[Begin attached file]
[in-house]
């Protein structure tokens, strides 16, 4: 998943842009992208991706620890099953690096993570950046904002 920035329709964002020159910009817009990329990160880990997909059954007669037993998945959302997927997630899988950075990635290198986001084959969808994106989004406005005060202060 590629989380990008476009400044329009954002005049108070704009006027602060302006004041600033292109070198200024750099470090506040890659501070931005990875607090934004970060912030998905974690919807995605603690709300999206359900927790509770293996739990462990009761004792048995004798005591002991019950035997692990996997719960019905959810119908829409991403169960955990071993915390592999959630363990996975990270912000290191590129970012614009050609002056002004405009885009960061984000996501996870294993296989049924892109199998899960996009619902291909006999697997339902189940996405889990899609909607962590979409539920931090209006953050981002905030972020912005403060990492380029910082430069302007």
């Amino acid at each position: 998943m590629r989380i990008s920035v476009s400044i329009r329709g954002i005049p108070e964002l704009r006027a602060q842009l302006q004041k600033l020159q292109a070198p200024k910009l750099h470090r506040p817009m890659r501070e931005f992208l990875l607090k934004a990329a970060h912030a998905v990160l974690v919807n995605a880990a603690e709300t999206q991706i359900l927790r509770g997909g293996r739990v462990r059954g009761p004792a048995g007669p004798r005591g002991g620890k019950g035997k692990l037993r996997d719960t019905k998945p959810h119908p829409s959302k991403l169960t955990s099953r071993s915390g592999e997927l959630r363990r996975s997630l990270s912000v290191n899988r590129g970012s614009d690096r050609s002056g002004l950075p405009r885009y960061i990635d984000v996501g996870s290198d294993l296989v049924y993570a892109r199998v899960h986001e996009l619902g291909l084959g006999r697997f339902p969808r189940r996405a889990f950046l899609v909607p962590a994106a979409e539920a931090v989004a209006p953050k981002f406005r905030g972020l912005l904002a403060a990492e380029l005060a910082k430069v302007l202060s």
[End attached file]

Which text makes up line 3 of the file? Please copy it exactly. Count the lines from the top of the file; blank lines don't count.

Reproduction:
């Amino acid at each position: 998943m590629r989380i990008s920035v476009s400044i329009r329709g954002i005049p108070e964002l704009r006027a602060q842009l302006q004041k600033l020159q292109a070198p200024k910009l750099h470090r506040p817009m890659r501070e931005f992208l990875l607090k934004a990329a970060h912030a998905v990160l974690v919807n995605a880990a603690e709300t999206q991706i359900l927790r509770g997909g293996r739990v462990r059954g009761p004792a048995g007669p004798r005591g002991g620890k019950g035997k692990l037993r996997d719960t019905k998945p959810h119908p829409s959302k991403l169960t955990s099953r071993s915390g592999e997927l959630r363990r996975s997630l990270s912000v290191n899988r590129g970012s614009d690096r050609s002056g002004l950075p405009r885009y960061i990635d984000v996501g996870s290198d294993l296989v049924y993570a892109r199998v899960h986001e996009l619902g291909l084959g006999r697997f339902p969808r189940r996405a889990f950046l899609v909607p962590a994106a979409e539920a931090v989004a209006p953050k981002f406005r905030g972020l912005l904002a403060a990492e380029l005060a910082k430069v302007l202060s």